By Jim Bleyer
St. Petersburg Mayor Rick Kriseman, defying local polls and longtime political observers, yesterday stamped himself as the one to beat in his re-election bid against former Mayor Rick Baker.
Only 69 votes separated the two but the mood of the opposing camps at rallies Tuesday night spoke volumes. An exhilarated pro-Kriseman crowd rocked the State Theatre with high fives and fist pumps. Bakerites who were expecting a slam dunk win were crestfallen at the Staybridge Suites although they strongly reacted to their candidate’s anger-filled oratory that culminated the evening.
The two will square off in the Nov. 7 general election. Four other candidates could only amass 3.41 percent of the vote but in this case it was enough to ensure a runoff.
Kriseman’s frenzied rally in the last two weeks is attributable to a daunting ground game by seasoned political volunteers who combed through every city neighborhood and a fierce backlash against the Tampa Bay Times that went all-in for Baker.
Several Kriseman supporters–and other Democrats–canceled their Times subscriptions and earmarked their pro-rated refunds for the Kriseman campaign.
Former President Barack Obama endorsed Kriseman four days before the primary and it had some effect. The Times attempt to neutralize the story–which broke nationally–included minimizing coverage and inserting its own editorial position in the original article.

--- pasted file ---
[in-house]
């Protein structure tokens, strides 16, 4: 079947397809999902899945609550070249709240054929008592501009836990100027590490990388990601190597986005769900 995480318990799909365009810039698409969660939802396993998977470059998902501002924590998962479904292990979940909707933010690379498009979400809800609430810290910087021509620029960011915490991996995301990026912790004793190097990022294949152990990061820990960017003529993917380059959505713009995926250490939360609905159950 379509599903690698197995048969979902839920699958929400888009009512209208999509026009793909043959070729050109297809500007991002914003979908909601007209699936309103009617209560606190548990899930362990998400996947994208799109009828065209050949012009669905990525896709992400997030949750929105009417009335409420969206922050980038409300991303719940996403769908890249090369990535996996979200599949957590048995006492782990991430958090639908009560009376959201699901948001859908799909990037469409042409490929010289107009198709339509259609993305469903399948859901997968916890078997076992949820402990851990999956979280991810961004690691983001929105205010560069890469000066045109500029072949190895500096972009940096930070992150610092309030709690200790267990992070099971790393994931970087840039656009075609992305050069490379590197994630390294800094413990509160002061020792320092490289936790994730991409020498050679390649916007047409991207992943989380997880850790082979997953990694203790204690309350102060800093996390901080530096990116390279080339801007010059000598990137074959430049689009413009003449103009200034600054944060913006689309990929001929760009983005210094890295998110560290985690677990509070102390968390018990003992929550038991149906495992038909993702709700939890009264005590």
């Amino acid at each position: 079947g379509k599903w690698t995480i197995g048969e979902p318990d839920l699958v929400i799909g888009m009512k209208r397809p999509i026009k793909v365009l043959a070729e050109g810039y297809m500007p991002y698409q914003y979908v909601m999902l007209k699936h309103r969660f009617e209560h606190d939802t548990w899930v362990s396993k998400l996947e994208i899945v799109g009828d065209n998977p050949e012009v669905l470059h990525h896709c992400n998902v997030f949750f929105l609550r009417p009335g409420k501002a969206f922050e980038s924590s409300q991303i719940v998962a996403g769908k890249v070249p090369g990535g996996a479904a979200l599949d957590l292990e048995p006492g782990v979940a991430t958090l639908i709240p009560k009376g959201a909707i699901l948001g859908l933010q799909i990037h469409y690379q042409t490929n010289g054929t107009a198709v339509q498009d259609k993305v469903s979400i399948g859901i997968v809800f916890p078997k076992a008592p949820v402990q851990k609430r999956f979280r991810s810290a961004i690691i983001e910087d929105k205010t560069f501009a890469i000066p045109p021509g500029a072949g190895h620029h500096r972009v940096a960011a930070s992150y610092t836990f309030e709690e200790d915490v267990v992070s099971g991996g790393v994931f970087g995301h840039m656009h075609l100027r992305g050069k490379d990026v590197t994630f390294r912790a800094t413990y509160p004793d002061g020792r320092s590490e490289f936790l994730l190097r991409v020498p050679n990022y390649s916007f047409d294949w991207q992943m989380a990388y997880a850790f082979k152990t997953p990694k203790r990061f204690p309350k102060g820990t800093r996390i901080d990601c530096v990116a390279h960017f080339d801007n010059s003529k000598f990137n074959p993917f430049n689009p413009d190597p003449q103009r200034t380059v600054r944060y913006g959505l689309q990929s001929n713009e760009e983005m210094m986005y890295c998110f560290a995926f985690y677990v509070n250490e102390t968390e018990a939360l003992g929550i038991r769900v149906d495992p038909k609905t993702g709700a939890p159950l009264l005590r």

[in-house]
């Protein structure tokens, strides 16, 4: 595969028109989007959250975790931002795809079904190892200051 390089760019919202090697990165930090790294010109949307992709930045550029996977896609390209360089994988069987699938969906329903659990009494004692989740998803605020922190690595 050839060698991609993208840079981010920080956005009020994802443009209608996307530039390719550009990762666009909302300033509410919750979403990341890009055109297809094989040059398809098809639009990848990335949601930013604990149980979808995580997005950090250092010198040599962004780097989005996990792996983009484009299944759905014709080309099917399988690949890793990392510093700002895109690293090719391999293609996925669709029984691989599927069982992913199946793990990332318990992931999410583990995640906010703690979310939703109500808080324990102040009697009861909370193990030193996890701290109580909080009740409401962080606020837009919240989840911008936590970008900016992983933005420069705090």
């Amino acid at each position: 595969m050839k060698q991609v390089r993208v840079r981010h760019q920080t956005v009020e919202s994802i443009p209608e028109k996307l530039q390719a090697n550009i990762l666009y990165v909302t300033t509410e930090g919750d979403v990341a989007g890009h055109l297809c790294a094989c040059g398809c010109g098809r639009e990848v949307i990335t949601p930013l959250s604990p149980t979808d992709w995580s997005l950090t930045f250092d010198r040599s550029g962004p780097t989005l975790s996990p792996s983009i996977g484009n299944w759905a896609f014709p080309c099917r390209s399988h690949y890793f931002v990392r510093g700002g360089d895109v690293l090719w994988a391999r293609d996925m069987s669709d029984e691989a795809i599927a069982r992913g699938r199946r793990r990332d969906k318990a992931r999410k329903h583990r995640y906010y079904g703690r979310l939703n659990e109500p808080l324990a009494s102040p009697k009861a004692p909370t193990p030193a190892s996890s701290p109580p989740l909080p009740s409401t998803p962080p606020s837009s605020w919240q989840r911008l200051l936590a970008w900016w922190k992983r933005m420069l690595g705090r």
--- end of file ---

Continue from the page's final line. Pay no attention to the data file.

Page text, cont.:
An important key for Baker going forward is the yet undecided outcome of the District 6 City Council race. Top vote getter Justin Bean is in the runoff but only four votes separate Gina Driscoll from third-place finisher Robert Blackmon, a conservative Republican. A recount is probable.
If Blackmon is eliminated, a percentage of his diehard supporters who also voted for Baker will skip the general election.
Another major hurdle for Baker is that he will be forced to articulate with specificity his vision of how government should work. His strategy of mumbling platitudes and blaming the sewage issue on Kriseman backfired badly. Maybe, like many of his supporters, he believes private enterprise would be best equipped to oversee areas now operated by government.
In fact, despite the fanciful Baker rhetoric and the Times coverage of his every utterance, sewage is no longer center stage. The average voter has doubts as to whether or not the crisis was precipitated by actions under Baker’s stewardship, not Kriseman’s.
Baker still refuses to repudiate the divisiveness and racism emanating from President Donald Trump. He wants to lead a city that treasures diversity and inclusion.
Tampa Bay Beat attended both rallies last night. The Baker event actually had higher attendance, though not by much. There was far more diversity cheering on Kriseman.
The respective demeanors of the two candidates were starkly different. Kriseman was composed but firm, and specific. Baker was intemperate and jabbed the air incessantly with his index finger.
Lastly, no ethnic slurs were overheard at the State Theatre; we cannot say the same for Rick Baker supporters.